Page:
Edvard Munch biography
Painter Edvard Munch, born in 1863 in Löton, Norway, established a free-flowing, psychological-themed style all his own. His painting The Scream is one of the most recognizable works in the history of art. Later works were less intense, but his legacy was ensured by his earlier, darker paintings. As a testament to his importance, The Scream sold in 2012 for over $119 million, setting a new record.
Edvard Munch was born on December 12, 1863, in Löton, Norway, the second of five children. In 1864, Munch moved with his family to the city of Oslo, where his mother died four years later of tuberculosis. This was the beginning of a series of familial tragedies in Munch’s life: His sister Sophie also died of tuberculosis in 1877 at the age of 15, another of his sisters spent most of her life institutionalized for mental illness, and his one brother died of pneumonia at age 30.
In 1879, Munch began attending a technical college to study engineering but left just a year later when his interest in art overtook his interest in engineering. In 1881, he enrolled at the Royal School of Art and Design. The next year, he rented a studio with six other artists and entered his first show, at the Industries and Art Exhibition.
Three years of study and practice later, Munch received a scholarship and traveled to Paris, where he spent three weeks. After returning to Oslo, Munch began working on new paintings, one of which was The Sick Child, which he would finish in 1886. In what would be seen as the first work to represent Munch’s break from the realist style, the painting symbolically captures intense emotion on the canvas—that surrounding the death of his sister some eight years before.
From 1889 (the year his father died) to 1892, he lived mainly in France, funded by state scholarships, embarking on the most productive, and troubled, period of his artistic life. It was at this stage that he undertook a series of paintings that he called the Frieze of Life, for which he created 22 works for a 1902 Berlin exhibition. With paintings bearing such titles as Melancholy, Jealousy, Despair, Anxiety and The Scream—the last of which, painted in 1893, would go on to become one of the most famous paintings ever produced—Munch’s mental state was on full display, and his style varied greatly depending on which emotion had taken hold of him while working on each particular painting. The collection was a huge success, and Munch soon became a known entity in the art world, finding brief happiness in a life otherwise colored by excessive drinking, family misfortune and mental distress.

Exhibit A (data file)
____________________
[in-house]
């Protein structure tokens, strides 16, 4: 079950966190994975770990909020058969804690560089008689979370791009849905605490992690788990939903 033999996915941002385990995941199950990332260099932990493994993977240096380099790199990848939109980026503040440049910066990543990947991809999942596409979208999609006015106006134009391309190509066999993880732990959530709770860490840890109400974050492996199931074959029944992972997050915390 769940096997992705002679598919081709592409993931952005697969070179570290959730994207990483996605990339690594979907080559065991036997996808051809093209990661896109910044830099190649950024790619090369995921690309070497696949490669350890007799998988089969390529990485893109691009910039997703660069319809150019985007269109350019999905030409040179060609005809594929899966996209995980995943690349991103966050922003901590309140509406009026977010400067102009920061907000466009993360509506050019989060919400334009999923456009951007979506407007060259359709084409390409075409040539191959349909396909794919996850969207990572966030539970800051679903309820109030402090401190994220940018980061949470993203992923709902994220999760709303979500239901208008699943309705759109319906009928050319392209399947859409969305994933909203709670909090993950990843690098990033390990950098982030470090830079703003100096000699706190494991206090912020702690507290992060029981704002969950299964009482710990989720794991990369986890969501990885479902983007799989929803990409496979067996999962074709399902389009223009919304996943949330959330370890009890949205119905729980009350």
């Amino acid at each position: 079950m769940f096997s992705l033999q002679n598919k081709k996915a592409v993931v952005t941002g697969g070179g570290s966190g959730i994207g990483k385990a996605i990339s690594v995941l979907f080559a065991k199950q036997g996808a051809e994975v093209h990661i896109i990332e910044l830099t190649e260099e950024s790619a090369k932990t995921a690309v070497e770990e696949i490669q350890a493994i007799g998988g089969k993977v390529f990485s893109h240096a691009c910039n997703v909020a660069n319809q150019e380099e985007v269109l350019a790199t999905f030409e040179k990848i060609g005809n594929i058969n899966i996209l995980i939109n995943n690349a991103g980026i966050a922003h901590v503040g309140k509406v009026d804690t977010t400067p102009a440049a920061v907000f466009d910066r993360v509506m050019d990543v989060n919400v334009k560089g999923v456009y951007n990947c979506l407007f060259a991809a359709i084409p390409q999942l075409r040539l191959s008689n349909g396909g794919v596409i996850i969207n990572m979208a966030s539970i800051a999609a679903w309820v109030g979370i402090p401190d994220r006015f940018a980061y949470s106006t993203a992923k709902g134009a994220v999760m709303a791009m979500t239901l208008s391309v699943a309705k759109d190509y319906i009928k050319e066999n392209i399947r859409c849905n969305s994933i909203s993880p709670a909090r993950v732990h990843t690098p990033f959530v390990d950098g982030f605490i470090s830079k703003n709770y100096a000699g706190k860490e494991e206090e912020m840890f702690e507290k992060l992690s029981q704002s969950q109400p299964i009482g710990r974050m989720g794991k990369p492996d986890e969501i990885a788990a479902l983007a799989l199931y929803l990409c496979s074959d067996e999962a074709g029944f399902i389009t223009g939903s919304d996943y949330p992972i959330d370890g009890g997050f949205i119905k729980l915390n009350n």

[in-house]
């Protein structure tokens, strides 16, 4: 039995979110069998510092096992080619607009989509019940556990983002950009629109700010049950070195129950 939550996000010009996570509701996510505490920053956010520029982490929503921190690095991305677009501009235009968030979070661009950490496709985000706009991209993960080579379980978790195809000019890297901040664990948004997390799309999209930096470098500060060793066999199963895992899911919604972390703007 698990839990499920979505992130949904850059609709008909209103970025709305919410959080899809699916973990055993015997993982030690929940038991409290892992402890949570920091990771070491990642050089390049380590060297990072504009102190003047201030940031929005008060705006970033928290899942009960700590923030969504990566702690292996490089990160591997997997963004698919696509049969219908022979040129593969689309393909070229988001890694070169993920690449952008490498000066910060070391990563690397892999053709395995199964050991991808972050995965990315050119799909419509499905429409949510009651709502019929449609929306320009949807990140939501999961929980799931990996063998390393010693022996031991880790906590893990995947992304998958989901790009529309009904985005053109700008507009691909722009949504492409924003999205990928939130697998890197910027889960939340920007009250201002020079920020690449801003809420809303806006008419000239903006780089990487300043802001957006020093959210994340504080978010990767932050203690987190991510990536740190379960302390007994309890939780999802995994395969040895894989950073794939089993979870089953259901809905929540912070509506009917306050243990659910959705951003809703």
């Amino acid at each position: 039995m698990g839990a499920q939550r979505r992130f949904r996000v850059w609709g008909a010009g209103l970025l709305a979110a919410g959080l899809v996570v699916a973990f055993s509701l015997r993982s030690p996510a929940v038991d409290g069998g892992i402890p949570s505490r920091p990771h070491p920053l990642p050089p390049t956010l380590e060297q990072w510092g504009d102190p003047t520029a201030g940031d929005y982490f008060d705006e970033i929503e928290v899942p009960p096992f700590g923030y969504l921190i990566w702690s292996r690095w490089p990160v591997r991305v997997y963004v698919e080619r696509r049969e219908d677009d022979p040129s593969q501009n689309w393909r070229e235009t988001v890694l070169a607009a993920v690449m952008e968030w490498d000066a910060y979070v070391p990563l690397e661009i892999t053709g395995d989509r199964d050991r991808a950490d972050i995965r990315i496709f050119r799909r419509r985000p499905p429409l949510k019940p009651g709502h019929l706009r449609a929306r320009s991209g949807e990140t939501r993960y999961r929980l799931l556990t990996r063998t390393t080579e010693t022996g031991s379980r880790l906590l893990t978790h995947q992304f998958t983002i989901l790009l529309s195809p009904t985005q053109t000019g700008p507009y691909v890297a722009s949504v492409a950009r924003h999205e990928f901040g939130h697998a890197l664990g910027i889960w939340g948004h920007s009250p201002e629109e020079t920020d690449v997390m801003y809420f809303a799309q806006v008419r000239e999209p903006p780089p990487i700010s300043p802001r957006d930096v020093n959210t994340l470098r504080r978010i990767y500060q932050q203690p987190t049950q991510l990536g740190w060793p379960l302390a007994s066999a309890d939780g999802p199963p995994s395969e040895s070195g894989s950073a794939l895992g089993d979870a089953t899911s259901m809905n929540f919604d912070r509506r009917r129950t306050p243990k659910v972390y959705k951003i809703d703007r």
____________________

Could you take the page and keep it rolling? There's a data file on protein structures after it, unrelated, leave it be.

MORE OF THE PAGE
Success was not enough to tame Munch’s inner demons for long, and as the 1900s began, his drinking became out of control. In 1908, hearing voices and suffering paralysis on one side, he collapsed and soon checked himself into a private sanitarium, where he drank less and regained some mental composure. In spring of 1909, he checked out, eager to get back to work, but as history would show, most of his great works were behind him.
He moved to a country house in Ekely, Norway, where he began painting landscapes, living in isolation. He nearly died of influenza in the pandemic of 1918-1919 but recovered and survived until 1944. He painted right up to his death, often depicting his deteriorating condition and various physical maladies.
In May 2012, Munch's The Scream went on the auction block and sold for more than $119 million at Sotheby's in New York, a record-breaking price, sealing its reputation as one of the most famous and important works of art ever produced.